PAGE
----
This morning Logitech is announcing an update to the company’s popular high-end gaming headsets, the G930 and G35. The new headsets are the Artemis Spectrum G633 and G933, and like their predecessors, share a common audio platform with wired and wireless connectivity respectively.

Logitech Artemis Spectrum
  G633 G933
Frequency Response 20Hz - 20KHz
Driver Size 40mm Pro-G
Impedence 39 Ohms
Microphone Size 4mm
RGB Lighting Yes, 16.8M Colors
7.1 Surround Modes Dolby Headphone 7.1, DTS Headphone X
Type Wired Wireless
Inputs USB + 3.5mm Wireless + USB + 3.5mm
Weight 374g 374g
Launch Date September October
MSRP $149.99 $199.99

Logitech first introduced the G930 just over 5 years ago, and after many millions of units in sales they are finally updating these high-end headsets with the release of the Artemis Spectrum line. The Artemis headsets are a direct successor to the previous G series headsets, and while retaining the same high-end audio ambitions and 7.1 gaming features of their predecessors, they are also an almost entirely ground-up redesign of the headsets, both in physical form factor and underlying technology.

Compared to the current G930/G35 headsets, the new Artemis platform retains the same 20Hz-20KHz frequency range, however Logitech has developed a new audio driver for Artemis which they are calling Pro-G. As a result of the new driver the impedance of the headsets have gone up slightly – from 32 Ohms to 39 Ohms – but so has the sensitivity, to 107dB SPL/mW. Logitech tells us that the new driver design is based on more thorough driver research over the past half-decade, and while headphone drivers are admittedly not a fast moving field, the Pro-G driver should deliver cleaner audio than the previous drivers.

Meanwhile Logitech has also been working on the boom microphone, shrinking it significantly from the G930. The microphone element in the Artemis platform is just 4mm in size, down from 6mm in the G930, allowing the overall boom mic size to be reduced.

Top: Artemis Spectrum 4mm Mic. Bottom: G930 6mm Mic

Much more significant however has been the design of the headset itself, which sees a number of changes relative to the G930. Along with a new headband, Logitech has relocated the G-keys that were previously on the side of the left cup to the back edge of the left cup. Doing so has allowed Logitech to free up the sides of the cups for removable/replaceable covers, and more importantly for the wireless G933 model, similar to some of their mice Logitech can now store the USB dongle within the headset.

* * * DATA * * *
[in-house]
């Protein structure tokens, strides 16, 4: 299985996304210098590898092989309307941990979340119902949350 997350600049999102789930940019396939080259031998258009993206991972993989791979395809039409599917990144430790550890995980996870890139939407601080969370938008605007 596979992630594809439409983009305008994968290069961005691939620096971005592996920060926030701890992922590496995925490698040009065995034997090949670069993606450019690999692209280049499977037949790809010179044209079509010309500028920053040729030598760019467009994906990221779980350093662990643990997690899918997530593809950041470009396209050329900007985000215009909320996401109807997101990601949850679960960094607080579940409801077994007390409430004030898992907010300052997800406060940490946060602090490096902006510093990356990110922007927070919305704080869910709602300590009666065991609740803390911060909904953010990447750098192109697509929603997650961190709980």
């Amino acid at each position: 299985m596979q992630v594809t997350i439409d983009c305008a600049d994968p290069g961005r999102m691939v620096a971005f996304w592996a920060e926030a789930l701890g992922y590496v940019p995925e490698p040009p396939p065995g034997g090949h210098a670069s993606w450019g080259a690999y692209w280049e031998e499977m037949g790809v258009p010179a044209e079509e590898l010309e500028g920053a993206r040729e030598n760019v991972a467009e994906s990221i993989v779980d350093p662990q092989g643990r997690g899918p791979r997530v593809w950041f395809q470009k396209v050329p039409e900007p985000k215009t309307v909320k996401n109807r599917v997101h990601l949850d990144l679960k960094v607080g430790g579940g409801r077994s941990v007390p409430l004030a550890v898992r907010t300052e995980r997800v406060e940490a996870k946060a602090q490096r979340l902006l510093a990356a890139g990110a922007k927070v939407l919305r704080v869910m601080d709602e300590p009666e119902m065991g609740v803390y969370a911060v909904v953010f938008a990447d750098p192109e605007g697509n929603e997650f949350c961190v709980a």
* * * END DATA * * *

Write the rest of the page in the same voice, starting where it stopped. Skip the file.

The redesigned body also facilities the introduction of one of the headsets’ new marquee features, RGB lighting. Both Artemis headsets feature RGB LEDs in each cup, which in turn allow the back edge of the headset and the cover plates to be lit up. This admittedly seems to be one of the more gimmicky features of the new headset, serving no real acoustic purpose, but from a design standpoint there’s little arguing that LED gear continues to sell well.

The electronics within the headsets have also been updated. Using a new audio codec from Avnera, the Artemis platform now features the ability to mux audio from multiple sources. For the wired headset this means muxing the USB and 3.5mm inputs, and for the wireless headset this means muxing the USB and a 3.5mm input on the USB dongle itself, along with the 3.5mm input on the headset as well. Logitech calls this feature sound mixing, with the idea being that users can listen to multiple sources at once, e.g. a computer and TV, computer and phone, etc.

Speaking of which, like its predecessor the Artemis headsets feature a range of input options to work with PCs, consoles, and other consumer electronics. Both headsets feature a standard 3.5mm input/output for connecting to computers and consoles, and meanwhile the USB input works with a number of devices. Talking to Logitech, we’re told that the USB input presents itself as a 2 channel + mic solution, allowing it to be used with almost any USB device that supports USB headsets (e.g. console) and even Linux or OS X for that matter. However to make use of the Logitech’s 7.1 surround sound spatialization features, Windows and the appropriate Logitech gaming software are required.

For the Artemis platform Logitech is updating their gaming software as well to offer more 7.1 surround sound functionality, and this brings us to the Artemis headsets’ other marquee feature: DTS Headphone X. Along with their previous support for Dolby Headphone 7.1 surround sound spatialization, the Artemis headsets will also get DTS’s Headphone X technology as an alternative spatialization option. Similar to the Dolby option, DTS Headphone X is a 7.1 channel spatialization solution, but unlike Dolby Headphone DTS is said to be optimized for gaming as opposed to Dolby’s cinematic feel. Subjective improvements aside, DTS Headphone X does allow for some soundstage configuration, something Dolby lacks, which Logitech tells us should deliver more accurate (or at least desirable) spatialization performance for gaming. The one catch to DTS Headphone X is that it is not in the shipping version of the Logitech gaming software, and will not be available until October of this year.